In the early 1900s, the world witnessed the very first application of flight control systems that extended beyond mere human operation. This system became known as the autopilot control system for aircraft and was invented in 1912 by Lawrence Sperry. “Sperry hit upon the idea that if the three flight axes of an aircraft – yaw, pitch, and roll – could be harnessed to the stability of a gyroscope, an automatic control system might be developed… The guidance device would perform mechanically what the pilot performed instinctively.” Scheck (2017). This system improved the controllability of aircraft, but its mechanical design left much to be improved upon. Massive improvements in aircraft controllability would eventually be made possible with electrical designs. Electrical systems were first brought onboard aircraft to replace the mechanical and hydraulic designs when the Soviet Tupolev ANT-20 was developed in the 1930s; the ANT-20 used servo-electrically operated control systems. Since this aircraft’s control systems were servoelectrically operated, they still contained some mechanical components. The opportunity for developing purely electronic flight control systems would come shortly after the invention of the digital electronic computer. During the Second World War, a British mathematician and logician named Alan Turing was tasked with creating a code-breaking machine to be used against the Germans. His success in creating this machine helped the Allies win the war and it also created a basis for a new kind of technology: the digital electronic computer. After WWII, work on computational machines continued and the Royal Society Computing Machine Laboratory at the University of Manchester successfully built the first digital electronic computer in June 1948. After this accomplishment, the advancement of computer technology continued at breakneck speeds. As computational power increased, the size of the hardware shrunk; and in the late 1950s, the technology had already become compact and light enough to be considered for use in flying machines. This spurred the creation of the NASA Digital Fly-By-Wire Development Program that operated with the goal of creating a digital electronic computer flight control system for use in aviation and space flight. This development program would be responsible for the very first applications of purely electronic aircraft control systems. In 1964, the first fully-electric aircraft took flight. This aircraft was the Apollo Lunar Landing Research Vehicle, which was constructed to train astronauts for landing on the moon; it used an analog control system and did not incorporate any kind of mechanical backup system. The technology was developed further and on May 25, 1972, the first flight to successfully demonstrate a digital computer’s ability to operate an aircraft took place at NASA’s Dryden Flight Research Center. “NASA research pilot Gary Krier became the first to fly a digital fly-by-wire aircraft when he piloted NASA’s highly modified F-8C Crusader jet fighter.” (“The Computer Revolution in the Cockpit”, 2007). The F-8C aircraft was controlled using a digital electronic computer that had three analog redundant channels to prevent loss of control if the digital system were to fail. NASA continued developing fly-by-wire; using it to operate more aerospace vehicles such as the space shuttle, but the technology would not be fully incorporated in the civilian field of aviation until the 1980s with the introduction of the Airbus A320.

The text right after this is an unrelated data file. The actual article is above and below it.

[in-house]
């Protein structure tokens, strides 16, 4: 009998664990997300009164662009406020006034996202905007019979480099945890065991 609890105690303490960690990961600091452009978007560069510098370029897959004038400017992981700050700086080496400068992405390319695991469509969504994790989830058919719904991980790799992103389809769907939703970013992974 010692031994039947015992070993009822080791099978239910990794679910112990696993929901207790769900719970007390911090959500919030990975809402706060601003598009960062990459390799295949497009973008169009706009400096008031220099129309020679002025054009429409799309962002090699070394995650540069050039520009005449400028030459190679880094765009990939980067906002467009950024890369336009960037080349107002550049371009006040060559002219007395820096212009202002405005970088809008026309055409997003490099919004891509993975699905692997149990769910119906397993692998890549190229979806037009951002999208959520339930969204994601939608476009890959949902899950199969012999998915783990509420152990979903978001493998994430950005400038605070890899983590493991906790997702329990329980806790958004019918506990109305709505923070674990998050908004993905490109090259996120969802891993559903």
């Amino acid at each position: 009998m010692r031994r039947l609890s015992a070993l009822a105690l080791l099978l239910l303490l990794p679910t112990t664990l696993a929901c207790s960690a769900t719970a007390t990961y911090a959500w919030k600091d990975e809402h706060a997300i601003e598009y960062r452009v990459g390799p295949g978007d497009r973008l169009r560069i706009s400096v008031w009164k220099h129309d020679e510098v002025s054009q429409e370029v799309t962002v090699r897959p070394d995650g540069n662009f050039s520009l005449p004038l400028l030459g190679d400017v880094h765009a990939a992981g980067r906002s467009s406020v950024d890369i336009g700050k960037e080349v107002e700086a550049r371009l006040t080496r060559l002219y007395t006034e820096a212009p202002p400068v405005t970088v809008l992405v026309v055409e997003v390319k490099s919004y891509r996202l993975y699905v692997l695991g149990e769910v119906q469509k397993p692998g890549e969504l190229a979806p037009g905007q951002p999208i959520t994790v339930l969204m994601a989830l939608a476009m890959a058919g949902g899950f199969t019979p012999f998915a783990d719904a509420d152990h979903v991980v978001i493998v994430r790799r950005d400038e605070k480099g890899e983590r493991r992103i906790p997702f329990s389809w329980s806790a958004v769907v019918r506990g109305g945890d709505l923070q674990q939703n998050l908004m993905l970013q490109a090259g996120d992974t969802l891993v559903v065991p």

The Airbus A320’s development started in 1984 and it became the first commercial airliner to fly using digital fly-by-wire control systems. Its first flight occurred on February 22, 1987 and it was delivered to Air France a year later to be put into commercial operation. This paved the way for an increasingly safe and economically efficient form of commercial air transportation that is heavily relied upon in today’s world. Digital fly-by-wire systems improved economic efficiency with their low weight compared to the previous mechanical control systems, but that was not all. In addition, they have lower maintenance demands; mostly due to the absence of moving parts, and they also provide extremely tight control over the engines of the aircraft for maximum performance. The improved efficiency of digital fly-by-wire airliners permits them to transport more passengers and cargo than the amount that would have been possible without the technology. The experience of riding in an airliner was also made to be as smooth as ever because of the increased maneuverability thanks to the digital computer system’s frequent control adjustments; made far more rapidly than what is humanly possible.